In cold Canadian winters, many of us burn voluminous amounts of fossil fuels to keep warm. A majority of heating systems in this country are either forced-air furnaces or boilers with hot water or steam radiators — most of which burn natural gas — and nearly 70 per cent of residential energy use comes from fossil fuels.
Experts say decarbonizing heating through electrification is key to reducing our country’s carbon emissions. But for many of us, giving up our furnaces and boilers is a huge step that we may not be quite ready to take. Fortunately, there are a number of smaller measures that can cut carbon emissions from our homes.
David Turnbull, a former home builder and current manager at Enerspec Energy Consulting and Home Inspections in Edmonton, suggests addressing heating the way we approach waste: first, reduce the demand; then reuse whatever you can; and then tackle full decarbonization.
Turnbull, who is also a board member of Built Green Canada, which focuses on improving sustainability in the residential building sector, recommends first stopping heat from leaving your home by improving the building envelope.
“That’s where you get pretty much the biggest bang for your buck up to a point,” he said.
This can be done by:
- Sealing gaps and air leaks with things like caulking and weather stripping.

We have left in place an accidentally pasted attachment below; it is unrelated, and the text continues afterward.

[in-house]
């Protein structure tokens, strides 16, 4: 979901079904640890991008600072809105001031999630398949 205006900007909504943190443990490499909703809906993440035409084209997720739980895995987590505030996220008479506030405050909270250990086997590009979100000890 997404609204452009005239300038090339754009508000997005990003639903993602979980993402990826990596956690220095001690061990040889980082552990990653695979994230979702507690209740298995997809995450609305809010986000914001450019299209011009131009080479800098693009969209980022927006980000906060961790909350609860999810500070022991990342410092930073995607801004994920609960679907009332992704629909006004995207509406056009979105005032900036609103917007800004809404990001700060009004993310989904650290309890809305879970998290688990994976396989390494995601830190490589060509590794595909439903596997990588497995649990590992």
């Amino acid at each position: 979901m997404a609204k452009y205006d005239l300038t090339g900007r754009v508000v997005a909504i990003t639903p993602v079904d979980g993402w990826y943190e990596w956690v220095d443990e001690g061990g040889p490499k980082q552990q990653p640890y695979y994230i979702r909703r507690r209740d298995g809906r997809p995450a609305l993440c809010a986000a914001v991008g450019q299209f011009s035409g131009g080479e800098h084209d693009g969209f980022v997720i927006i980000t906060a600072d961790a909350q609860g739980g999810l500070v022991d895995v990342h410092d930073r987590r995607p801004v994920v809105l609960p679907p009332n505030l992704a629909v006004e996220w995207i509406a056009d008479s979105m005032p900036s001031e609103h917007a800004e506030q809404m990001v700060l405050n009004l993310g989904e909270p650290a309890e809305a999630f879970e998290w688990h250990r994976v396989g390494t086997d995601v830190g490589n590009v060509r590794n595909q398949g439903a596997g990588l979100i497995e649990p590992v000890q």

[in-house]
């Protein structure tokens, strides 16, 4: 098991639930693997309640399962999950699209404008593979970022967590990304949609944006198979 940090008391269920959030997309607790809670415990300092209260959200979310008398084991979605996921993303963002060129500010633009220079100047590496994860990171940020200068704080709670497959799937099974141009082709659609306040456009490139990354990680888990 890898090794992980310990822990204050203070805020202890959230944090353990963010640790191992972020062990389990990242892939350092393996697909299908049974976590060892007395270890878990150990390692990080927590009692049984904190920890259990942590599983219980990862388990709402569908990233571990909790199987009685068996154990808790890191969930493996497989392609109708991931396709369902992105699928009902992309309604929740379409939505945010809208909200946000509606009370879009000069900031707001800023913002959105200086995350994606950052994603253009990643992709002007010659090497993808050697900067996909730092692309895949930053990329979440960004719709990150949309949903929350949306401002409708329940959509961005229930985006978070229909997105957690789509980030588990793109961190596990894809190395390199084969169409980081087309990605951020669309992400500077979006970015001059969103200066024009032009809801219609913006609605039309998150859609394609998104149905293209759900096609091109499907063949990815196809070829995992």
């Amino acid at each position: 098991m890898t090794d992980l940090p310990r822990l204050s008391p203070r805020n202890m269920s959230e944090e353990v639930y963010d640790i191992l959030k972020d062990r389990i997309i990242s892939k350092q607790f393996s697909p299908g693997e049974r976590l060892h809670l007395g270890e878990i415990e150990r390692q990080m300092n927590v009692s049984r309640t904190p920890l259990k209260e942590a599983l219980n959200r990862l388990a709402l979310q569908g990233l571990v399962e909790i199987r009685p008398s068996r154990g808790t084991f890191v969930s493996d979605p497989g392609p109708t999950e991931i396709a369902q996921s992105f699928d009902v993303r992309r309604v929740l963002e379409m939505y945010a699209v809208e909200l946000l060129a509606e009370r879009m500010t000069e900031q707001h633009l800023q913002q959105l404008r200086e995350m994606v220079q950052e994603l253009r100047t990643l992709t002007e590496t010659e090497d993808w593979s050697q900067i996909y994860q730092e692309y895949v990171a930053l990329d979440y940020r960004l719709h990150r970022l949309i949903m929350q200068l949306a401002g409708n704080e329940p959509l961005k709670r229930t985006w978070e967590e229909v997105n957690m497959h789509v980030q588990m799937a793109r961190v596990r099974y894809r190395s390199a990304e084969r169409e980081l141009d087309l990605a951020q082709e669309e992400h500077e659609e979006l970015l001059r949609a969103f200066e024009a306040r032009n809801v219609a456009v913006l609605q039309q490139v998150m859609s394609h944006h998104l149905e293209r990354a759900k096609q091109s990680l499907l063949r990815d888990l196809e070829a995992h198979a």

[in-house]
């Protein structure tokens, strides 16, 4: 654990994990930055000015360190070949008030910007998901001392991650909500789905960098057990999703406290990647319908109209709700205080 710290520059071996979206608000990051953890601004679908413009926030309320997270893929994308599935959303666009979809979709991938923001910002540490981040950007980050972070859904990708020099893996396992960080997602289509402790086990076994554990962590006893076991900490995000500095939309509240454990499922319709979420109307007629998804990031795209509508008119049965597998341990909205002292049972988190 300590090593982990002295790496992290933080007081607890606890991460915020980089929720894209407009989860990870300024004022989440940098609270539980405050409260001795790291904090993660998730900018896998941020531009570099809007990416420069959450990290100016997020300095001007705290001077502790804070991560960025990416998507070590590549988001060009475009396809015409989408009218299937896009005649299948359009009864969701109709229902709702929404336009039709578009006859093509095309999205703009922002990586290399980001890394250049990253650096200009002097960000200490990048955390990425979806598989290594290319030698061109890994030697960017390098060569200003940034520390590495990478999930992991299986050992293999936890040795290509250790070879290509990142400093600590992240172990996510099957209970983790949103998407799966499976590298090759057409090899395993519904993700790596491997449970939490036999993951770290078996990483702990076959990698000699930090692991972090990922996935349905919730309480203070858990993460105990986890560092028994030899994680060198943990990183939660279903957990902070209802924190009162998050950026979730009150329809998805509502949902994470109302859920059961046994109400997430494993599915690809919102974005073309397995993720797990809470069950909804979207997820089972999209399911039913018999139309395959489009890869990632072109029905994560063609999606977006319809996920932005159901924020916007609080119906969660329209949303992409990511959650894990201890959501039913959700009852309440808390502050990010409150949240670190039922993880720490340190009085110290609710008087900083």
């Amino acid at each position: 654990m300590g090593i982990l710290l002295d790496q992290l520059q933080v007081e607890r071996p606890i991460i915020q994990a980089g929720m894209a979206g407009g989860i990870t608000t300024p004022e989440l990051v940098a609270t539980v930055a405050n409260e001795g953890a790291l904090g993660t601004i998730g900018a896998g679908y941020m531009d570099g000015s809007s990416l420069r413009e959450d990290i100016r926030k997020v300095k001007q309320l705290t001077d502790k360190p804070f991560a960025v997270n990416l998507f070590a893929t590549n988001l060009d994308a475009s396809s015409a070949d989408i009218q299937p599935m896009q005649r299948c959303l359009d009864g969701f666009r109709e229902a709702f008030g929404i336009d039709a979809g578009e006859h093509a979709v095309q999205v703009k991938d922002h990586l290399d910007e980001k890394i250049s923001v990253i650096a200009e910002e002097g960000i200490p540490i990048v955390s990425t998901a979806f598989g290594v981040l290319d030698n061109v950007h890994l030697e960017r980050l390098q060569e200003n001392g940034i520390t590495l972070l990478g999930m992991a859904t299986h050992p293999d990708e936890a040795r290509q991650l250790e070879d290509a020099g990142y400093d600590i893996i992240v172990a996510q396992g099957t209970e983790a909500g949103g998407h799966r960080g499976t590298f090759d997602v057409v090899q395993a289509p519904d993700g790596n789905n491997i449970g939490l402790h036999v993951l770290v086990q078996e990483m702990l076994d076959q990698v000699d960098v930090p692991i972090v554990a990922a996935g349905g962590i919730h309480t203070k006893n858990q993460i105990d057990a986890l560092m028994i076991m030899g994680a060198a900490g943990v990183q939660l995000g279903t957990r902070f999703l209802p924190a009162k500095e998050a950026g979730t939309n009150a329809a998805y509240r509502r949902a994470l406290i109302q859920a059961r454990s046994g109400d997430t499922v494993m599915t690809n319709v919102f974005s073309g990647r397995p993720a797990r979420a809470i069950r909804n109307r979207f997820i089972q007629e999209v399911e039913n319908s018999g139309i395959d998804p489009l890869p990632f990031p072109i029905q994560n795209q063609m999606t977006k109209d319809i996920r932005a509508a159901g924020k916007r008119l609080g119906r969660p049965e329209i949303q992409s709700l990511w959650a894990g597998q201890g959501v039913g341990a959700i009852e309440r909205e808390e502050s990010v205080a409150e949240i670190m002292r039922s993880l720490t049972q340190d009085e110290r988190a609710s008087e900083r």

- Improving insulation in the walls, basement and attic.
- Installing airtight, well-insulated windows.
Turnbull said the best options for decarbonizing your heating system, such as heat pumps, either won’t meet the home’s needs or won’t be cost-effective unless you’ve already reduced heat loss.
A few other options to reduce demand include:
- Setting your thermostat lower, especially when you’re away from home or sleeping. (Turnbull said the latter can save three to six per cent of your energy use.)
- Depending on your system, you may be able to do “zoning,” where you heat parts of the house you’re in more than parts of the house that are unoccupied (such as the basement).
- Choosing a smaller home.
- Low-flow fixtures such as shower heads or tankless water heaters reduce the need to heat water.
There are a couple of devices that can help you reuse “waste” heat:
- Heat recovery ventilators. Once your house is air sealed and insulated, you’ll need some ventilation. Heat recovery ventilators provide this while transferring heat from the stale air leaving the house to the fresh air coming in.
- Drain water recovery units. Turnbull said that when you typically take a hot shower, “you use that heat for truthfully a second — maybe less — and then all that heat goes down the drain.” This device recovers that heat and puts it back into your home.
All done with those? The next step is looking to replace fossil fuels with efficient electric heating options such as heat pumps. (We’ll have more on this next week.)